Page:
Under the Achieving a Better Life Experience (ABLE) Act, the tax-free savings accounts can be used to pay for qualifying expenses such as the costs of treating the disability or for education, housing and health care, among other things.  The existence of the accounts will not compromise the individual’s ability to qualify for benefits like SSI or Medicaid as long as the account balance does not exceed $100,000.

States must set up programs for families to invest in the new so-called “529A accounts” and will provide investment options. The act takes effect at the beginning of 2015, meaning that states will have to act soon to regulate these new accounts. Once in place, ABLE accounts will become one more tool for families of people with special needs to use in order to protect their loved ones’ valuable benefits while enhancing their quality of life.

But because the accounts can hold only up to $100,000 without negative repercussions, and especially since they apply only to people who became disabled when they were young, most, if not all, families of people with disabilities will still need to consider setting up traditional special needs trusts if they want to properly care for their relatives with special needs.  Many of these trusts can also be drafted to protect the trust assets from Medicaid estate recovery if they are funded with money from family members and not the trust beneficiaries.

Although it may be easy to set up an ABLE account, there are many hidden pitfalls associated with spending the funds in the accounts, both for the beneficiary and for her family members.  Therefore, it is imperative that anyone thinking about establishing an ABLE account speak with her special needs planner first in order to make sure that all of the pieces of a special needs plan will properly align with the ABLE account.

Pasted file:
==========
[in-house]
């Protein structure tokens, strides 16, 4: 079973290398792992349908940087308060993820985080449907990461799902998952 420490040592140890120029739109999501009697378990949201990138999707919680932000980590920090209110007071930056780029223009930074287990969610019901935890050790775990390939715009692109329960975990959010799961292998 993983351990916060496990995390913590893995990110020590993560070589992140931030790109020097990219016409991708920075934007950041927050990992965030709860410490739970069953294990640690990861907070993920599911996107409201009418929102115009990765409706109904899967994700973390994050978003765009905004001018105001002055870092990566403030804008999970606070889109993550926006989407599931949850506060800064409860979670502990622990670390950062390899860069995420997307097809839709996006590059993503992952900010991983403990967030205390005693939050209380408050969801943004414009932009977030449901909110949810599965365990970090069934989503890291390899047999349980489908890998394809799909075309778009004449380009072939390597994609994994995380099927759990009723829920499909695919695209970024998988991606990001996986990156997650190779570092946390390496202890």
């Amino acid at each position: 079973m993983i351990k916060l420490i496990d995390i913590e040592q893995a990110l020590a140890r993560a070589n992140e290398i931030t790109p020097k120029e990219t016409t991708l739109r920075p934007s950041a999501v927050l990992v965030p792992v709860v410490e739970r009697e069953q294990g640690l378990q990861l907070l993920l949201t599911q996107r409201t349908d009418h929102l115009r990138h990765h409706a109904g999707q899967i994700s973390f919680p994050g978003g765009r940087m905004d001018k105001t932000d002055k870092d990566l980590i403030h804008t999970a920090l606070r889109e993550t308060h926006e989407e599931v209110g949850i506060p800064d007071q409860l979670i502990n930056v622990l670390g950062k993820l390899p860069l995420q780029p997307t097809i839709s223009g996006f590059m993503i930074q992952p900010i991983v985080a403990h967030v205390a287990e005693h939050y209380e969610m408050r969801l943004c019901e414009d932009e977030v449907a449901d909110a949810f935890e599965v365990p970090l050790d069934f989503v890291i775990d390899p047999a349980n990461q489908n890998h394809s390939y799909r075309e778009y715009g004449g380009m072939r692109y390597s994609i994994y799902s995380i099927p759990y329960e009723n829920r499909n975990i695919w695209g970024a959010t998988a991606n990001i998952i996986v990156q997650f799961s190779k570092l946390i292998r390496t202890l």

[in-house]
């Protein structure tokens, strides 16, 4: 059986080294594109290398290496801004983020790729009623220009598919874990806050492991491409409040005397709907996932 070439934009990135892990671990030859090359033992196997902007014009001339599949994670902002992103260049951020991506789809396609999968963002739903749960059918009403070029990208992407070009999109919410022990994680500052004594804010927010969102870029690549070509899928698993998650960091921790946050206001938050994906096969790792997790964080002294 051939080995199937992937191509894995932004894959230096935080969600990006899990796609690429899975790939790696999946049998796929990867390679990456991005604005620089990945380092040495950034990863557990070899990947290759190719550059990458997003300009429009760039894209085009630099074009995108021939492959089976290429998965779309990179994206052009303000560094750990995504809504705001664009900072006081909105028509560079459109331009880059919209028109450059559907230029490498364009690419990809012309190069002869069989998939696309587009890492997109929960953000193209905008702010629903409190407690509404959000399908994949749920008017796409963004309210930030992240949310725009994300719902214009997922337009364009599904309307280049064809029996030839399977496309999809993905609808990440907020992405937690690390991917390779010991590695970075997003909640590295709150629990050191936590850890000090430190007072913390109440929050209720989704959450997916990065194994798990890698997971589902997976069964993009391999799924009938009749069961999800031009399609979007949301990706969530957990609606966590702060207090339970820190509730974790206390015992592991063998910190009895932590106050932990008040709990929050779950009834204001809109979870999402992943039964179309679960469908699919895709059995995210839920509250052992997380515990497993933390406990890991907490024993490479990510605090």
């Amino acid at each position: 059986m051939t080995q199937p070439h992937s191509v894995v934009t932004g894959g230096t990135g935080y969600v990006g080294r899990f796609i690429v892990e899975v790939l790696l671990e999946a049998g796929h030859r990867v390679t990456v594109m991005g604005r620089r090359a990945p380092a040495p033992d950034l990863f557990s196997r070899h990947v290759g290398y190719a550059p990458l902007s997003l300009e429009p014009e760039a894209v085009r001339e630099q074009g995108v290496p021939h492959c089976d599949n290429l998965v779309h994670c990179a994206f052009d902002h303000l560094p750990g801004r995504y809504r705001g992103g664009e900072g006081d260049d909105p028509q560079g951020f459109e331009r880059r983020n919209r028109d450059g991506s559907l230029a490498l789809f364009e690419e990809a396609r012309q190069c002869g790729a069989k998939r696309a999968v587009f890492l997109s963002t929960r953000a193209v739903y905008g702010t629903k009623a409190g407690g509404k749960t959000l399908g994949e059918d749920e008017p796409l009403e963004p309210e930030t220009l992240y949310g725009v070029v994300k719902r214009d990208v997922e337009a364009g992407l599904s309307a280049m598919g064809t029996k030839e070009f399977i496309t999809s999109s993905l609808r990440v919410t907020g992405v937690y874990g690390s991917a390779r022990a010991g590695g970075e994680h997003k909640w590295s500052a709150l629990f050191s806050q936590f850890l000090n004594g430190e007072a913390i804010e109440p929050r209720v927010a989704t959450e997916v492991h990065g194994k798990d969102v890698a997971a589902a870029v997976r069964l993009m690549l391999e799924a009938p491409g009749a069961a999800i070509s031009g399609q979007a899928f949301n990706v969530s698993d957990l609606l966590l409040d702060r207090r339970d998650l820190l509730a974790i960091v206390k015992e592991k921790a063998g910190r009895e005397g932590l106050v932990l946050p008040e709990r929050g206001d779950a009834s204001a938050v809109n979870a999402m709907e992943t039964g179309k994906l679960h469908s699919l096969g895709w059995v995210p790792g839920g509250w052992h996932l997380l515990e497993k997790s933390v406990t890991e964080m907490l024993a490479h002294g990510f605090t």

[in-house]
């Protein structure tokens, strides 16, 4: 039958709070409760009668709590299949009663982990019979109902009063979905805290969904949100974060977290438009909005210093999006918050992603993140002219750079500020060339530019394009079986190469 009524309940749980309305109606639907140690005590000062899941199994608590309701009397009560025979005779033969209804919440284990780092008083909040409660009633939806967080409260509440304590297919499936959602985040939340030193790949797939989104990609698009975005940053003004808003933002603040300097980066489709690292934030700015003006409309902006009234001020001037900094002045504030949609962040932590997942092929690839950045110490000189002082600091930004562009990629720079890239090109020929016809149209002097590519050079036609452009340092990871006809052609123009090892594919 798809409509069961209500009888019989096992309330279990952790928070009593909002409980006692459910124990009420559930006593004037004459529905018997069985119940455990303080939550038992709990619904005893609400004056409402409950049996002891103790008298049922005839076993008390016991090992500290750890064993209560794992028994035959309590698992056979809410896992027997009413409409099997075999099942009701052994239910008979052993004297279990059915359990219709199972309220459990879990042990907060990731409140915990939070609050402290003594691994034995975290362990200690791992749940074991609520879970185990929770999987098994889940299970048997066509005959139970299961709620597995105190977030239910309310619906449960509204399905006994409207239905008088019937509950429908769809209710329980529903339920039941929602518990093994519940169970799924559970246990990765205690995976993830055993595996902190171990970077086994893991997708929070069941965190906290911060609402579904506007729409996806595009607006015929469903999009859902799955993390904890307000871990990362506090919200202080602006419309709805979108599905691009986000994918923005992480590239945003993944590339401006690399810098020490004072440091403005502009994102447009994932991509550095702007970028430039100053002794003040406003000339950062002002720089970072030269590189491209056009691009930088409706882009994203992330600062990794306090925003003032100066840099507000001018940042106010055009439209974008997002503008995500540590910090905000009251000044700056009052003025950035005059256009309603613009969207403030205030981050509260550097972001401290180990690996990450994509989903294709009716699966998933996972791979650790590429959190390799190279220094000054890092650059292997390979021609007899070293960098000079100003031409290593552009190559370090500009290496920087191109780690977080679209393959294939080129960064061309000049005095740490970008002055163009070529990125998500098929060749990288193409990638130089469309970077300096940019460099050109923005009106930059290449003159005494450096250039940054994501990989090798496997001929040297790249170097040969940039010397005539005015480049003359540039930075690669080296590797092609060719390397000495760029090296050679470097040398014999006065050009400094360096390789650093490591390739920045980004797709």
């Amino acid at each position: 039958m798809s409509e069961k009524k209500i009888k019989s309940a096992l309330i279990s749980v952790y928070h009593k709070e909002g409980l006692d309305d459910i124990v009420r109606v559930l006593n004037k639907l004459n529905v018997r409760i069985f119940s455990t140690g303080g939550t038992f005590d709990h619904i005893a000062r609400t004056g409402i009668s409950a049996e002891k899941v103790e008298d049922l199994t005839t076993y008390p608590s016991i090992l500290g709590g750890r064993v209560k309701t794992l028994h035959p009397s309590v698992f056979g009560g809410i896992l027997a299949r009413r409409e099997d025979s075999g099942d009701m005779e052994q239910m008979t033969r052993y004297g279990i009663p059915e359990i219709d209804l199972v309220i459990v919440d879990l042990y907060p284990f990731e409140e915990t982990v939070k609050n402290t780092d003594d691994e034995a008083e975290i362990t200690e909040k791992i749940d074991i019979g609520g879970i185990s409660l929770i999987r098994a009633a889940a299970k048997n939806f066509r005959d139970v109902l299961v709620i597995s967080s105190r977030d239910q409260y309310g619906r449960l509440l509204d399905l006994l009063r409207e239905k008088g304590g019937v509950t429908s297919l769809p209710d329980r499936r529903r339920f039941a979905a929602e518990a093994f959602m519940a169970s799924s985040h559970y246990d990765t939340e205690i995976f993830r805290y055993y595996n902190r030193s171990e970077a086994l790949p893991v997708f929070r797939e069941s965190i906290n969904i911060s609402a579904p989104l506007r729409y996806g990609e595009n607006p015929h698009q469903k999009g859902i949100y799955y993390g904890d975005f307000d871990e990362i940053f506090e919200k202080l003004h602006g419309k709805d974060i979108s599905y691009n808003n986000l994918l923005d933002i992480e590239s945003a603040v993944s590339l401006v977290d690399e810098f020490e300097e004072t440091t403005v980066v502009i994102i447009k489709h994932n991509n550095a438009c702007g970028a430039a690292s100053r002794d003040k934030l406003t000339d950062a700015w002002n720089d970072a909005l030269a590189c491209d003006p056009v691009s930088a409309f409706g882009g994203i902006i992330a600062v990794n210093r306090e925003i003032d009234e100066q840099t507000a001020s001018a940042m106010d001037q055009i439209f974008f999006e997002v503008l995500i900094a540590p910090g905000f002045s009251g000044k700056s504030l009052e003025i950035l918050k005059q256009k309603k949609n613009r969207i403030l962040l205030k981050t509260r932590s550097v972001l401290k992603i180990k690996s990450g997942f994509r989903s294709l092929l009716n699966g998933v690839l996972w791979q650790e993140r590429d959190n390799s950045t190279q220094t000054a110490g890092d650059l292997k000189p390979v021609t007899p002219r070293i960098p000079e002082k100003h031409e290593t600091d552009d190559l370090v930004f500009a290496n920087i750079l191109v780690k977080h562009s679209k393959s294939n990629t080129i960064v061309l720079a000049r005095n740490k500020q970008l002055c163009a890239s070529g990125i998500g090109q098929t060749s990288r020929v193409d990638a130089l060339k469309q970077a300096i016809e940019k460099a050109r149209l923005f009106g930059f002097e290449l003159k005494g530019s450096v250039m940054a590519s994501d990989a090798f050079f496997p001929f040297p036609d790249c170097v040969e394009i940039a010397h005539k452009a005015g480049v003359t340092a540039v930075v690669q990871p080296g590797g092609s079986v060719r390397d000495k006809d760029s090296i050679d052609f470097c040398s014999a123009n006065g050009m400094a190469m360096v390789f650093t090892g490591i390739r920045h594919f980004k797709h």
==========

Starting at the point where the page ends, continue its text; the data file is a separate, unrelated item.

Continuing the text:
* The information contained in this Blog is intended for general information and educational purposes only and does not constitute legal advice or an opinion of counsel.

2015 Estate and Gift Tax Update

The 2015 estate and gift tax limits, as well as retirement plan contribution limits have been released by the IRS. For estate taxes, the top tax rate remains unchanged at 40%. However the federal estate and gift tax exemption amount has increased to $5,430,000 per person. This is an increase of $90,000 based on the annual increases for inflation. Thus, for a married couple, a proper estate plan can protect a total estate of $10,860,000 in 2015.

With estate tax limits so high, many clients no longer need to be concerned about estate taxes and can opt for trusts and estate plans that are no longer as complex. Many want to now revise their plans for simplification purposes and are pleased that estate taxes are no longer such a large concern.

Annual gift tax exclusion amounts remain at $14,000 per person. A donor can gift $14,000 to any number of donees with no tax consequence. Gifts in excess of $14,000 in 2015 would have to be reported on a gift tax return (form 709). In addition, a 529 college savings plan can be funded, and up to five (5) years worth of annual gifts may be made at one time ($70,000) without reducing the lifetime gift tax exemption, although a gift tax return would have to be filed to report the gift. To avoid reporting requirements, gifts can be paid directly to providers for medical, dental or tuition and do not count towards the annual limits.

For 2015 the IRS has increased the annual contribution limits for retirement plans. The annual limit for 401(k), 402(b) and 457 plans is $18,000, an increase of $500. For employees that are over age 50, a catch-up contribution amount has also increased by $500 to a maximum of $6,000 per year. This catch-up contribution can be made in the year you turn 50, no matter your birthdate. For IRA contributions, the annual limit remains at $5,500, and the catch-up contribution limit remains at $1,000.

* The information contained in this Blog is intended for general information and educational purposes only and does not constitute legal advice or an opinion of counsel.